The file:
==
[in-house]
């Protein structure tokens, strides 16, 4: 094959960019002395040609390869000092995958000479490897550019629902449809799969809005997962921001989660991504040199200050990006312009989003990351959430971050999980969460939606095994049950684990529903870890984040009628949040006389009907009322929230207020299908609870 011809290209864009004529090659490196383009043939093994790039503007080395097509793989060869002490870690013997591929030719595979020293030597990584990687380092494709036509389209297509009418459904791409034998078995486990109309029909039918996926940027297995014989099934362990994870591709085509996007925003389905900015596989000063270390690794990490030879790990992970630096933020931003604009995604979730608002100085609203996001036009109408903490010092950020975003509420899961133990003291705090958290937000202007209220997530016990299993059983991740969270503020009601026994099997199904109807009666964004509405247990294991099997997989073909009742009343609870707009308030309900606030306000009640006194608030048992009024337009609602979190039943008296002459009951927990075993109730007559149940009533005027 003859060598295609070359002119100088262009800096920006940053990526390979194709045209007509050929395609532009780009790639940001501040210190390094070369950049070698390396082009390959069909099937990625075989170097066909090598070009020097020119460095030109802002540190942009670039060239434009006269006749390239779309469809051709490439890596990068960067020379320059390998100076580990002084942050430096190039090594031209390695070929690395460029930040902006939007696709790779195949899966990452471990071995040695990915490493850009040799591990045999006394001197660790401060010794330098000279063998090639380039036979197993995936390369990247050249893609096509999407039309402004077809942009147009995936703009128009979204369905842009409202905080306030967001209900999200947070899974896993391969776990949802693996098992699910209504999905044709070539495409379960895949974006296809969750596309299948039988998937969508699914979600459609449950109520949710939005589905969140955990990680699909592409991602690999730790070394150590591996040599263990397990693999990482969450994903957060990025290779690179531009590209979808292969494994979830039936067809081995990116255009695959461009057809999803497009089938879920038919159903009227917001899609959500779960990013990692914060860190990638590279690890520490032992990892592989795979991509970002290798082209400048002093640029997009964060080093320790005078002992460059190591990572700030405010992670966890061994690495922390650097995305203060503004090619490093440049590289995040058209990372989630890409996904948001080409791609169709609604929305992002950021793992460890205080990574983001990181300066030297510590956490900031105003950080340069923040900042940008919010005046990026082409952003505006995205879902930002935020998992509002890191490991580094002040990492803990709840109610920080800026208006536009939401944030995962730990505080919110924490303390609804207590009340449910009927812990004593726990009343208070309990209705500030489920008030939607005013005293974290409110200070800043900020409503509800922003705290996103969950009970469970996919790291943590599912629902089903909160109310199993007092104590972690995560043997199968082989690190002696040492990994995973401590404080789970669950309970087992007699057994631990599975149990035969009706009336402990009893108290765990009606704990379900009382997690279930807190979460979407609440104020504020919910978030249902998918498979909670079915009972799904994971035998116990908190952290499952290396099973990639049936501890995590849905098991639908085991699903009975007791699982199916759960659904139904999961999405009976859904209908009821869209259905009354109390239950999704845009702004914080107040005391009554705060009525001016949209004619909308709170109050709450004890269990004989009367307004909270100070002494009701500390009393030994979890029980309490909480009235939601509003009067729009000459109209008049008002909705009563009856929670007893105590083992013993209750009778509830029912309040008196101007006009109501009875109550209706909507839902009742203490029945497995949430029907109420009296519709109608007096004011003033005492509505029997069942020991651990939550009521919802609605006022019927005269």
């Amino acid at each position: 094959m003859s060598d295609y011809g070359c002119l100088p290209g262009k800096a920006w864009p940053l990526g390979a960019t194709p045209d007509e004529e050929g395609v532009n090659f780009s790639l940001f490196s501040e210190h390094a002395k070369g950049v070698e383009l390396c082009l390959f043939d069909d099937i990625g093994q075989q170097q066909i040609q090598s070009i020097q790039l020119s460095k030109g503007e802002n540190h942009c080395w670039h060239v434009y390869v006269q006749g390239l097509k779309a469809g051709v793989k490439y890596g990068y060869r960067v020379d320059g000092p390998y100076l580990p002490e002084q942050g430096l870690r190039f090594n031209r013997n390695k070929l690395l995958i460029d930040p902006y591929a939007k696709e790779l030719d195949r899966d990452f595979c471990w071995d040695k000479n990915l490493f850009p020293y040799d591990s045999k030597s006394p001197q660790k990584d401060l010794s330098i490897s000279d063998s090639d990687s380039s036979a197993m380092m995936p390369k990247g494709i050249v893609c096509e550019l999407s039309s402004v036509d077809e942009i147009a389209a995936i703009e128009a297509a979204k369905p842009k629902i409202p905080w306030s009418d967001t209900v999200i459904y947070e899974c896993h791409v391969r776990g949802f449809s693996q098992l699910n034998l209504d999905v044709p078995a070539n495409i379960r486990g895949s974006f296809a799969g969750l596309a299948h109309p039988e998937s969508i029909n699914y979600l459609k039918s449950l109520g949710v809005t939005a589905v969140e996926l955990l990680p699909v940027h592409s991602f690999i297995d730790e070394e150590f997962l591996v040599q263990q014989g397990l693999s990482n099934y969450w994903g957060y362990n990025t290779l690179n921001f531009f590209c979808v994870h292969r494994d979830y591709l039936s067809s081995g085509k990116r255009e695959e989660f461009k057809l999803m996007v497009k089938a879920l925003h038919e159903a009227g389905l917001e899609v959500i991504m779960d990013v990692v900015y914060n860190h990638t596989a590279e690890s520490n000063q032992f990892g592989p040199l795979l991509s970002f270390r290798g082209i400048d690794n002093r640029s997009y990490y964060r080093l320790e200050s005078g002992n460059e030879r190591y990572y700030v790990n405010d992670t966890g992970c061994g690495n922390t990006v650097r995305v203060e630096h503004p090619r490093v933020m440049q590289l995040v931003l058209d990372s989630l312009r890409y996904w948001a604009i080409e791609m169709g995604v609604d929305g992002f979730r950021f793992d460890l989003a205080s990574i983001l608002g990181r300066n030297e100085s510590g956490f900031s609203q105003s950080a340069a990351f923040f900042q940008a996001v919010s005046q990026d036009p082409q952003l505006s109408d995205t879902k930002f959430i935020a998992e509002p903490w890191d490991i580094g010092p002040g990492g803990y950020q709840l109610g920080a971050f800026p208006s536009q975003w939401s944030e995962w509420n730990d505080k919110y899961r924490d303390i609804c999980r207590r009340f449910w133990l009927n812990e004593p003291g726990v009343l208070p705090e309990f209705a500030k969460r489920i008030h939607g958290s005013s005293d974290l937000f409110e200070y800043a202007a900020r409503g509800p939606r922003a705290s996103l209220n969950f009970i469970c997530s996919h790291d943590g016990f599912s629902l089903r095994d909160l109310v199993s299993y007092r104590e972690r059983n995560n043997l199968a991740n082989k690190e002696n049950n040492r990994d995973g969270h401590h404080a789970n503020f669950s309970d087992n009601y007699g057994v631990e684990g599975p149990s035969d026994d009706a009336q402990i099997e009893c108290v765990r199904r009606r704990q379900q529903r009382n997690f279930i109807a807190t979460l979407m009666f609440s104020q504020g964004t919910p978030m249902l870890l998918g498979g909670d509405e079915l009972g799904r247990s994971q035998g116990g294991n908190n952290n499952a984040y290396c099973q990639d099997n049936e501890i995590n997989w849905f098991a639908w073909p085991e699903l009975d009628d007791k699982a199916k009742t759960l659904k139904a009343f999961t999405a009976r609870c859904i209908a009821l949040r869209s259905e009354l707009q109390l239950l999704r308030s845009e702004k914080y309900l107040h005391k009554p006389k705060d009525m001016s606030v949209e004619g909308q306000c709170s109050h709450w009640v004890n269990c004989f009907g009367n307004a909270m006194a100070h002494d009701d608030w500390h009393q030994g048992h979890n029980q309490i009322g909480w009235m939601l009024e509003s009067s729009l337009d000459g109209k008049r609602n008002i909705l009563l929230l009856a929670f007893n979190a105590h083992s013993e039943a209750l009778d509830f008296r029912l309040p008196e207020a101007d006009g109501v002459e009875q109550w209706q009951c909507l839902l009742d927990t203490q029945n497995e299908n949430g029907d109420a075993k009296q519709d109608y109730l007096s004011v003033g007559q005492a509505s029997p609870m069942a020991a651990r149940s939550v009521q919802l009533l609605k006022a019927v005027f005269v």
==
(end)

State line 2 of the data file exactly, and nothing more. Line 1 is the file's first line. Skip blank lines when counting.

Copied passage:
């Protein structure tokens, strides 16, 4: 094959960019002395040609390869000092995958000479490897550019629902449809799969809005997962921001989660991504040199200050990006312009989003990351959430971050999980969460939606095994049950684990529903870890984040009628949040006389009907009322929230207020299908609870 011809290209864009004529090659490196383009043939093994790039503007080395097509793989060869002490870690013997591929030719595979020293030597990584990687380092494709036509389209297509009418459904791409034998078995486990109309029909039918996926940027297995014989099934362990994870591709085509996007925003389905900015596989000063270390690794990490030879790990992970630096933020931003604009995604979730608002100085609203996001036009109408903490010092950020975003509420899961133990003291705090958290937000202007209220997530016990299993059983991740969270503020009601026994099997199904109807009666964004509405247990294991099997997989073909009742009343609870707009308030309900606030306000009640006194608030048992009024337009609602979190039943008296002459009951927990075993109730007559149940009533005027 003859060598295609070359002119100088262009800096920006940053990526390979194709045209007509050929395609532009780009790639940001501040210190390094070369950049070698390396082009390959069909099937990625075989170097066909090598070009020097020119460095030109802002540190942009670039060239434009006269006749390239779309469809051709490439890596990068960067020379320059390998100076580990002084942050430096190039090594031209390695070929690395460029930040902006939007696709790779195949899966990452471990071995040695990915490493850009040799591990045999006394001197660790401060010794330098000279063998090639380039036979197993995936390369990247050249893609096509999407039309402004077809942009147009995936703009128009979204369905842009409202905080306030967001209900999200947070899974896993391969776990949802693996098992699910209504999905044709070539495409379960895949974006296809969750596309299948039988998937969508699914979600459609449950109520949710939005589905969140955990990680699909592409991602690999730790070394150590591996040599263990397990693999990482969450994903957060990025290779690179531009590209979808292969494994979830039936067809081995990116255009695959461009057809999803497009089938879920038919159903009227917001899609959500779960990013990692914060860190990638590279690890520490032992990892592989795979991509970002290798082209400048002093640029997009964060080093320790005078002992460059190591990572700030405010992670966890061994690495922390650097995305203060503004090619490093440049590289995040058209990372989630890409996904948001080409791609169709609604929305992002950021793992460890205080990574983001990181300066030297510590956490900031105003950080340069923040900042940008919010005046990026082409952003505006995205879902930002935020998992509002890191490991580094002040990492803990709840109610920080800026208006536009939401944030995962730990505080919110924490303390609804207590009340449910009927812990004593726990009343208070309990209705500030489920008030939607005013005293974290409110200070800043900020409503509800922003705290996103969950009970469970996919790291943590599912629902089903909160109310199993007092104590972690995560043997199968082989690190002696040492990994995973401590404080789970669950309970087992007699057994631990599975149990035969009706009336402990009893108290765990009606704990379900009382997690279930807190979460979407609440104020504020919910978030249902998918498979909670079915009972799904994971035998116990908190952290499952290396099973990639049936501890995590849905098991639908085991699903009975007791699982199916759960659904139904999961999405009976859904209908009821869209259905009354109390239950999704845009702004914080107040005391009554705060009525001016949209004619909308709170109050709450004890269990004989009367307004909270100070002494009701500390009393030994979890029980309490909480009235939601509003009067729009000459109209008049008002909705009563009856929670007893105590083992013993209750009778509830029912309040008196101007006009109501009875109550209706909507839902009742203490029945497995949430029907109420009296519709109608007096004011003033005492509505029997069942020991651990939550009521919802609605006022019927005269």